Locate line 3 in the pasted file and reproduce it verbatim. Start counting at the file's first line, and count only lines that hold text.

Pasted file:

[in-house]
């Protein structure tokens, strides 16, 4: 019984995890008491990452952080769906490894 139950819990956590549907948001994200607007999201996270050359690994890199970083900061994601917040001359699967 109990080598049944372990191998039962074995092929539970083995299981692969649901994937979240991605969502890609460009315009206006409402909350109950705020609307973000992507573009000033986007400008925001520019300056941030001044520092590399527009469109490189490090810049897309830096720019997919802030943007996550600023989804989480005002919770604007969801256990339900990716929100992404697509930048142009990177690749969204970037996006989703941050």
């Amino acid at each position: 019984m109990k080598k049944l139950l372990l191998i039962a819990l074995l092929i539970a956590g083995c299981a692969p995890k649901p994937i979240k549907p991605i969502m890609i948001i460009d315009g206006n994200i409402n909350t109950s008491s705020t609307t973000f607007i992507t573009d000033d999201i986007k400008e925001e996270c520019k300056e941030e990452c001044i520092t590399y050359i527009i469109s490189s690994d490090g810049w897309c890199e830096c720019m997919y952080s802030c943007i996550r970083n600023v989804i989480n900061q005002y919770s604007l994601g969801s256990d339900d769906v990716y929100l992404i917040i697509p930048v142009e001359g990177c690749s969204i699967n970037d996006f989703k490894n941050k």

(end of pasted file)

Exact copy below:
């Amino acid at each position: 019984m109990k080598k049944l139950l372990l191998i039962a819990l074995l092929i539970a956590g083995c299981a692969p995890k649901p994937i979240k549907p991605i969502m890609i948001i460009d315009g206006n994200i409402n909350t109950s008491s705020t609307t973000f607007i992507t573009d000033d999201i986007k400008e925001e996270c520019k300056e941030e990452c001044i520092t590399y050359i527009i469109s490189s690994d490090g810049w897309c890199e830096c720019m997919y952080s802030c943007i996550r970083n600023v989804i989480n900061q005002y919770s604007l994601g969801s256990d339900d769906v990716y929100l992404i917040i697509p930048v142009e001359g990177c690749s969204i699967n970037d996006f989703k490894n941050k």